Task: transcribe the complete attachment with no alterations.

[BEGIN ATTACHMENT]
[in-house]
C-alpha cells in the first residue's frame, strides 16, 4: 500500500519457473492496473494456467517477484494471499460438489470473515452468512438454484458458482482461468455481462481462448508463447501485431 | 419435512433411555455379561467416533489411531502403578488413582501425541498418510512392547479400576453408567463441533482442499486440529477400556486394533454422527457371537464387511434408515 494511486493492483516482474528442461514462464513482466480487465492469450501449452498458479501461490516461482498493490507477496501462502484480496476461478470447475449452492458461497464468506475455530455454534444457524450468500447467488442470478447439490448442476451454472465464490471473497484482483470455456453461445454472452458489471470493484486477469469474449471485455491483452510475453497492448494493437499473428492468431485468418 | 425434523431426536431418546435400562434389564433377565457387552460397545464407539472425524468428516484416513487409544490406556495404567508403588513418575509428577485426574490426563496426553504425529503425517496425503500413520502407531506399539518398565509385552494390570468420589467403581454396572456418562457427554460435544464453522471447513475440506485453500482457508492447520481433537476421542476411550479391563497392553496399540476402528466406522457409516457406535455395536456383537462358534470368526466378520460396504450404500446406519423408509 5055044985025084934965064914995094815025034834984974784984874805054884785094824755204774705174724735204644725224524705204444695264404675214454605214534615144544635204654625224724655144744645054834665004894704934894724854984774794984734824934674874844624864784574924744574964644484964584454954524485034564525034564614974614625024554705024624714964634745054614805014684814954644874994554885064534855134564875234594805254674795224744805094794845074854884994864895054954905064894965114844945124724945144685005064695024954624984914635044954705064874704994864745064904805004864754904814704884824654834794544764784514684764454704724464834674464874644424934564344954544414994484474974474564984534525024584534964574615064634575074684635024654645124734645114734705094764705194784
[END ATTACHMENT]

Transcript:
[in-house]
C-alpha cells in the first residue's frame, strides 16, 4: 500500500519457473492496473494456467517477484494471499460438489470473515452468512438454484458458482482461468455481462481462448508463447501485431 | 419435512433411555455379561467416533489411531502403578488413582501425541498418510512392547479400576453408567463441533482442499486440529477400556486394533454422527457371537464387511434408515 494511486493492483516482474528442461514462464513482466480487465492469450501449452498458479501461490516461482498493490507477496501462502484480496476461478470447475449452492458461497464468506475455530455454534444457524450468500447467488442470478447439490448442476451454472465464490471473497484482483470455456453461445454472452458489471470493484486477469469474449471485455491483452510475453497492448494493437499473428492468431485468418 | 425434523431426536431418546435400562434389564433377565457387552460397545464407539472425524468428516484416513487409544490406556495404567508403588513418575509428577485426574490426563496426553504425529503425517496425503500413520502407531506399539518398565509385552494390570468420589467403581454396572456418562457427554460435544464453522471447513475440506485453500482457508492447520481433537476421542476411550479391563497392553496399540476402528466406522457409516457406535455395536456383537462358534470368526466378520460396504450404500446406519423408509 5055044985025084934965064914995094815025034834984974784984874805054884785094824755204774705174724735204644725224524705204444695264404675214454605214534615144544635204654625224724655144744645054834665004894704934894724854984774794984734824934674874844624864784574924744574964644484964584454954524485034564525034564614974614625024554705024624714964634745054614805014684814954644874994554885064534855134564875234594805254674795224744805094794845074854884994864895054954905064894965114844945124724945144685005064695024954624984914635044954705064874704994864745064904805004864754904814704884824654834794544764784514684764454704724464834674464874644424934564344954544414994484474974474564984534525024584534964574615064634575074684635024654645124734645114734705094764705194784